Giving birth is scary. No one can convince us otherwise, but the outcome (BABY!) is so rewarding that women continue to grit their teeth and get through the pain again and again. We spoke to Gemma Raby, a UK-based midwife who stars on Channel 4's One Born Every Minute, and Margaret Vose, a Certified Registered OB/GYN Physician's Associate at Mount Sinai Hospital in New York, about the realities of labour and what women can do to cope.
"Labour is frightening for many women because it is an unknown event," Raby begins. "There is no way of predicting how the labour will progress and how long it will take." True! Delivering a child could take up to eighteen hours, but we all know a friend of a friend of a friend who was in labour for 36!
As a woman's delivery date draws closer, she juggles a multitude of emotions knowing that the only way her pregnancy journey is going to end is through an intense labour that will test the limits of her emotional and psychical stamina. One way to cope is to know exactly what's going to occur, even if it's not so fun to hear...
No, seriously, get your bedrest
"Bedrest" isn't just a throwaway piece of advice your obstetrician hands out after every visit. In the weeks leading up to your due date, sticking to a restful sleep schedule will help you handle labour and, hopefully, follow your birth plan to a T, especially if you don't want pain medication.
"Sleep deprivation is the main reason why women feel less able to cope in labour," Remy warns. "[They] may eventually choose stronger pain relief, such as an epidural, that they may not have initially wanted." We know the last few weeks will leave you feeling jittery and wide-eyed with anticipation but get to sleep at a reasonable hour each night. Your body, baby, and sanity will be better off for it!
Your midwife is there to support what YOU want
If you opt to have a midwife or doula but are also considering pain meds or feel the sudden urge to give birth on a bed, don't stress that your childbirth guru is going to vocally disagree with your choices. "An important aspect of midwifery is low intervention," Vose assures.
"Midwives work as advocates for the women they are caring for," Raby echos. "We provide insight into the various options available [and] then help our patients and their birth partners make their choice."
Worried about what she'll say if you change your mind about your water birth? Fear not, says Raby. "Water births are amazing but not necessarily an option that all women would want or be recommended to have if high risk."
Your water breaking may be anti-climatic
When a woman's water breaks in the movies, it's like the Hoover dam bursting opening, and that does occur in real life. "Sometimes the waters can break with a huge gush - this is often if the waters in front of the baby's head (forewaters) burst."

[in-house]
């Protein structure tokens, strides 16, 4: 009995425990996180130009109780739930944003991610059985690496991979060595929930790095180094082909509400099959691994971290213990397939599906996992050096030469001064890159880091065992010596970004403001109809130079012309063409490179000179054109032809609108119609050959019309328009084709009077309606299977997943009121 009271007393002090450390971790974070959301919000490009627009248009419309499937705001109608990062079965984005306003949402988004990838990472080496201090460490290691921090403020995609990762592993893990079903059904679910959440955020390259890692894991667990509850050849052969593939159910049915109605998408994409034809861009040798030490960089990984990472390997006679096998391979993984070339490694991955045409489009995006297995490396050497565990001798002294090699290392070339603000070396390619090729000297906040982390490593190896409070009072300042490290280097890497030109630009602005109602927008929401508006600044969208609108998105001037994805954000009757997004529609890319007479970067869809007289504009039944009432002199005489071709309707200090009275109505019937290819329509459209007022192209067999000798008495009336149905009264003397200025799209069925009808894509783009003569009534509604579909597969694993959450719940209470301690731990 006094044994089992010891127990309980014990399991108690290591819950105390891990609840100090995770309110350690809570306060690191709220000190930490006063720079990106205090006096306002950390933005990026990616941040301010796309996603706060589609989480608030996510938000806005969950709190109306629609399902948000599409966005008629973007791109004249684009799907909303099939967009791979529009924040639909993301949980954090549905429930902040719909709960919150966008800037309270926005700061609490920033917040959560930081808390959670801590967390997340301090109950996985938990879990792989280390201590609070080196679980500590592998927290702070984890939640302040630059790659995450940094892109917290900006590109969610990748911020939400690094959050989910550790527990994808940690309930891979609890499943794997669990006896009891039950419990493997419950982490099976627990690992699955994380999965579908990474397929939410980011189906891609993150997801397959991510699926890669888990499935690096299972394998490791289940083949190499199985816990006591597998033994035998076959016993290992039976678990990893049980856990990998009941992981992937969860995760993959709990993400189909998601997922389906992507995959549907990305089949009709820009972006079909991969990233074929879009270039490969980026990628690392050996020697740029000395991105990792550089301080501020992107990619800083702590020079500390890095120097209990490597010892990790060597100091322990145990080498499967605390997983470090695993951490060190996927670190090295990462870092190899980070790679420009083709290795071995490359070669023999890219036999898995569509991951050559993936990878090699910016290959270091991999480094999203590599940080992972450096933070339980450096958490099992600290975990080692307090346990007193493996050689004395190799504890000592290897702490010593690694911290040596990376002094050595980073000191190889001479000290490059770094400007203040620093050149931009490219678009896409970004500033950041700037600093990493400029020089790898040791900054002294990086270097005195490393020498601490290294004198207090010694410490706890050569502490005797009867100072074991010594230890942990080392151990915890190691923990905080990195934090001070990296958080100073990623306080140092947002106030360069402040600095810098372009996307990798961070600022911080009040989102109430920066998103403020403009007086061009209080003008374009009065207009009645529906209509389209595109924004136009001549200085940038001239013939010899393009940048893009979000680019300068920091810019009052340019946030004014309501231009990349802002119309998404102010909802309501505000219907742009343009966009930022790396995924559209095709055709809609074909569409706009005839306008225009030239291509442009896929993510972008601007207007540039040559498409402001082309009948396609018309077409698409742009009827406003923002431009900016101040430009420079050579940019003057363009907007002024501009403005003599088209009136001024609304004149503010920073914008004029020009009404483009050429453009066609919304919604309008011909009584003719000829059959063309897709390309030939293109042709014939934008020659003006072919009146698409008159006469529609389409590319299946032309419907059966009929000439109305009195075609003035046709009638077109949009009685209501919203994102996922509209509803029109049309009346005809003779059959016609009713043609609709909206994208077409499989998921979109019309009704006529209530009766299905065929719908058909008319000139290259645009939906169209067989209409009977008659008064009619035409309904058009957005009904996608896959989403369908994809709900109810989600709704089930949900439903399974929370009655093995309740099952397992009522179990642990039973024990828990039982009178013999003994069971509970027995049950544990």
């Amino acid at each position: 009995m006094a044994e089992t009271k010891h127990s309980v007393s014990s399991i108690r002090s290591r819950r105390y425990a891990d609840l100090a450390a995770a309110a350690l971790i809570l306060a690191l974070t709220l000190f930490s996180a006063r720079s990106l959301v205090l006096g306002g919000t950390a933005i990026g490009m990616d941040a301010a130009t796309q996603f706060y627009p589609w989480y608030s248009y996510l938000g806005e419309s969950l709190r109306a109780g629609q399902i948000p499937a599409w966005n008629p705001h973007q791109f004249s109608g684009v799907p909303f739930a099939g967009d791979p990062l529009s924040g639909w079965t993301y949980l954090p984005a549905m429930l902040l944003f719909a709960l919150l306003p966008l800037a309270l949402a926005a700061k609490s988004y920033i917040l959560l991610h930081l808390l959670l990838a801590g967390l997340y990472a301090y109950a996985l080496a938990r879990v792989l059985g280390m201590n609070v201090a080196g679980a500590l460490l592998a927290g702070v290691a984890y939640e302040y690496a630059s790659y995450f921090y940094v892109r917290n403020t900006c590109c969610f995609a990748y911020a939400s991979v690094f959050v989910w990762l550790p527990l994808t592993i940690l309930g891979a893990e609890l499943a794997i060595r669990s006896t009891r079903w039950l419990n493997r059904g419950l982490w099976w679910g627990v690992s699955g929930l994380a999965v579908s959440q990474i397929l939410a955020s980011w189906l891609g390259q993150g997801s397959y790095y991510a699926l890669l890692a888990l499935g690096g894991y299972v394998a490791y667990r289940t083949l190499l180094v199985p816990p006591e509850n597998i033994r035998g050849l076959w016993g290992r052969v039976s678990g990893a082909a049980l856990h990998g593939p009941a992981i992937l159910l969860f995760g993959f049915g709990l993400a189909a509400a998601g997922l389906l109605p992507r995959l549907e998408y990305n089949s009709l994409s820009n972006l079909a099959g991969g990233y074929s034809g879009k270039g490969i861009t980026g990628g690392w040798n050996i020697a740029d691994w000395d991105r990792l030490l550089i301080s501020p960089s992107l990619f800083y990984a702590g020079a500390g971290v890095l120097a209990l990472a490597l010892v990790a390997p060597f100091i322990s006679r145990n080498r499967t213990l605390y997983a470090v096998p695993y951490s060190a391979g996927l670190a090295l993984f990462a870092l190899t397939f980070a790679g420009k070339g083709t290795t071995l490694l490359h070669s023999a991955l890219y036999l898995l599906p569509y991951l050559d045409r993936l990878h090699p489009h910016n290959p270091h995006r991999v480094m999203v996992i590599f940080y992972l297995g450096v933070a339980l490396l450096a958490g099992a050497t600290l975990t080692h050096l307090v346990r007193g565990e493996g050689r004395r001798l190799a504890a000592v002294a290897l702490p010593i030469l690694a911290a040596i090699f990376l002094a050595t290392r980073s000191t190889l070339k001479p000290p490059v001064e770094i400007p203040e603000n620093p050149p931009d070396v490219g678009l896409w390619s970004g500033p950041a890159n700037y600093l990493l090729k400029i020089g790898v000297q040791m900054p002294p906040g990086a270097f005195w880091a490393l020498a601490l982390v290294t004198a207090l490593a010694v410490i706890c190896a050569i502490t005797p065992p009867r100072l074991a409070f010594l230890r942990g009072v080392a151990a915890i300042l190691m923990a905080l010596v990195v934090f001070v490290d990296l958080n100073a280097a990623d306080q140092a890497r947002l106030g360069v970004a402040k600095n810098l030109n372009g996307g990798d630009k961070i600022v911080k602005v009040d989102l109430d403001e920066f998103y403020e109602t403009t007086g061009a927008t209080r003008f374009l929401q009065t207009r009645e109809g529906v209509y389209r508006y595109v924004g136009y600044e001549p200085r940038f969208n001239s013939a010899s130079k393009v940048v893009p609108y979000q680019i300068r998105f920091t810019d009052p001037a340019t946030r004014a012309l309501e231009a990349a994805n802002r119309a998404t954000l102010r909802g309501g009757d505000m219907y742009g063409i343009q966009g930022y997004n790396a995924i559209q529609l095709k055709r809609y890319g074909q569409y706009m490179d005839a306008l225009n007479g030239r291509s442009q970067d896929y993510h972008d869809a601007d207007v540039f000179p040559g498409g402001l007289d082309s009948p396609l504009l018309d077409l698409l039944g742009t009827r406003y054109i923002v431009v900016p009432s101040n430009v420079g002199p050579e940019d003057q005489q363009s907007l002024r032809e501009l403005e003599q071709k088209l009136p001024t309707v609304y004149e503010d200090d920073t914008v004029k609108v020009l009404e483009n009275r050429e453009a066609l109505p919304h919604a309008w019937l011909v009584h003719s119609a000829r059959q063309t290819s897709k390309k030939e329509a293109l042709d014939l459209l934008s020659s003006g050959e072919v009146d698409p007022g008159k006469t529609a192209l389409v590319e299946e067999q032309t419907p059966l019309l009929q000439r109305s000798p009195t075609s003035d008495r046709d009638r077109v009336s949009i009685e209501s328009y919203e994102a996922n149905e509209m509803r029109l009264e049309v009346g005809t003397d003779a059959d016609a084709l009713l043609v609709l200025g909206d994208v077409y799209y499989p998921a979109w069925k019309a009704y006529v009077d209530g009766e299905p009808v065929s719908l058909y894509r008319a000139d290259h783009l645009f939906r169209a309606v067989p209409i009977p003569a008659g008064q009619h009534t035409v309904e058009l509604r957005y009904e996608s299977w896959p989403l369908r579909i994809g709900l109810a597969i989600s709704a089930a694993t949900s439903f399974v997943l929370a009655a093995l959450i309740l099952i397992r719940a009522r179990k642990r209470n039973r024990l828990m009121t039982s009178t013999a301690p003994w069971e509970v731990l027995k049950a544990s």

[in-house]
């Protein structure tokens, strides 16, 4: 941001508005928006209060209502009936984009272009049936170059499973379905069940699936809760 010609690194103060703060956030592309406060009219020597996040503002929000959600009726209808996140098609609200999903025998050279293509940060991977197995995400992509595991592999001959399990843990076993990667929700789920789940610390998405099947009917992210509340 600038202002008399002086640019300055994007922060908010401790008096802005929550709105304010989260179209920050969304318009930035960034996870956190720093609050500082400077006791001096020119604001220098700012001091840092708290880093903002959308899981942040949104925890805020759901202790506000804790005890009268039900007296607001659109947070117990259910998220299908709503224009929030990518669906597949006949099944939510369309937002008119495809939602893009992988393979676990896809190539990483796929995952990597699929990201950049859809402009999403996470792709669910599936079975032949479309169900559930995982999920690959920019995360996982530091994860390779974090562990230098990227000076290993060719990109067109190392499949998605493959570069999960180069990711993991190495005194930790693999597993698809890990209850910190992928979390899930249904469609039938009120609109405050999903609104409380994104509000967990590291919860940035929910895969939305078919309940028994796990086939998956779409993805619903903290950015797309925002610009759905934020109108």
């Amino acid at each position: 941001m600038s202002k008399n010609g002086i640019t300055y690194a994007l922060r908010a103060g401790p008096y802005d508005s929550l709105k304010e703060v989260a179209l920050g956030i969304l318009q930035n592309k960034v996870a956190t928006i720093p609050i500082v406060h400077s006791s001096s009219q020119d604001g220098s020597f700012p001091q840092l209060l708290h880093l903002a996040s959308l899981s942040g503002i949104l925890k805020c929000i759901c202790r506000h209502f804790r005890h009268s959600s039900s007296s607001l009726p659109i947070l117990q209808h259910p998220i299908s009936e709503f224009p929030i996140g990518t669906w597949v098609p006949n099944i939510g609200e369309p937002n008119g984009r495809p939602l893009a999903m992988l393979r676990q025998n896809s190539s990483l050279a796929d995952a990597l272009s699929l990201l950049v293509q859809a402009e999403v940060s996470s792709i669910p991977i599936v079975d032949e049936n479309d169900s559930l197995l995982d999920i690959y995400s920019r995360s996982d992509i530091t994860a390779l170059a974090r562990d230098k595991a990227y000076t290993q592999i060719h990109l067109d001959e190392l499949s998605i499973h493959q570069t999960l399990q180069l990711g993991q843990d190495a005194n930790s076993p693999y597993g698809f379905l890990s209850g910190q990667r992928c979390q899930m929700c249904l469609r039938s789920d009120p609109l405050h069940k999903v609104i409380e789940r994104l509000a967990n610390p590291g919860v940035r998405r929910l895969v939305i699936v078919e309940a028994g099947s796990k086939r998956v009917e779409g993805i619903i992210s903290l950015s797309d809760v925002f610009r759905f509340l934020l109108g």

However, women also experience a slow trickle "when the waters behind the baby's head (hindwaters) break." Vose agrees: "Most women present to the labour floor saying, 'I think my water broke...?'"
Either way, the presence of amniotic fluid means IT'S TIME, WOMAN, IT'S TIME!
Take a good look at your amniotic fluid
Amniotic fluid, which "is usually clear or pale pink and has very little smell," provides more information than simply it's baby time!
If you sense that something is off with the odor or opacity of your fluid, something could be wrong. Raby provides some warning signs: "Red fluid may indicate bleeding [and] brown or green may indicate that the baby has opened its bowels inside and passed meconium[...] a strong or offensive odor to the fluid may indicate an infection."
Make sure you let your doctor know anything that troubles you about the amniotic fluid.
Docs might open you up wider to help the baby out
Sometimes doctors have to surgically intervene if a baby is having difficulty being born. "An episiotomy is a cut which is made to the perineal muscle - the area between the vagina and back passage," Raby explains. "It is used in times of fetal distress to allow the baby to be delivered more quickly, if there is not enough space for the baby to be born or if the baby is being delivered with ‘instruments’ such as a ventouse cup (suction) or forceps."
You're definitely going to feel some throbbing pain down there but Vose has some good news - "Vaginal tissue heals amazingly well because it so well vascularized in pregnancy and postpartum, meaning great blood supply."
We're not feeling overly reassured either. Cutting?! NO!
Water births lower the risk of tears
In recent years, water births have emerged as one of the most (relatively) comfortable ways to usher a child into the world.
The journey from the womb to water is less stressful on the newborn but the benefits for a mother are quite amazing. One of them includes decreasing a woman's chance of tearing, leading to a quicker and less painful recovery.
Don't rush to the hospital during early labour
"Again, I don't think Hollywood has done us any favors by making it seem that labour is fast and that a woman should go to the hospital at her first contraction!" Vose says. "We often tell our patients that the appropriate time to come in is when contractions are five minutes apart for two hours."
You'll have waste coming out of both ends
It's now a well-known fact that women in the midst of childbirth experience bowel movement "during the second stage of labour when the cervix is fully dilated and the baby is moving down the birth canal,
says Raby. It's no biggie - delivery nurses clean it up quickly.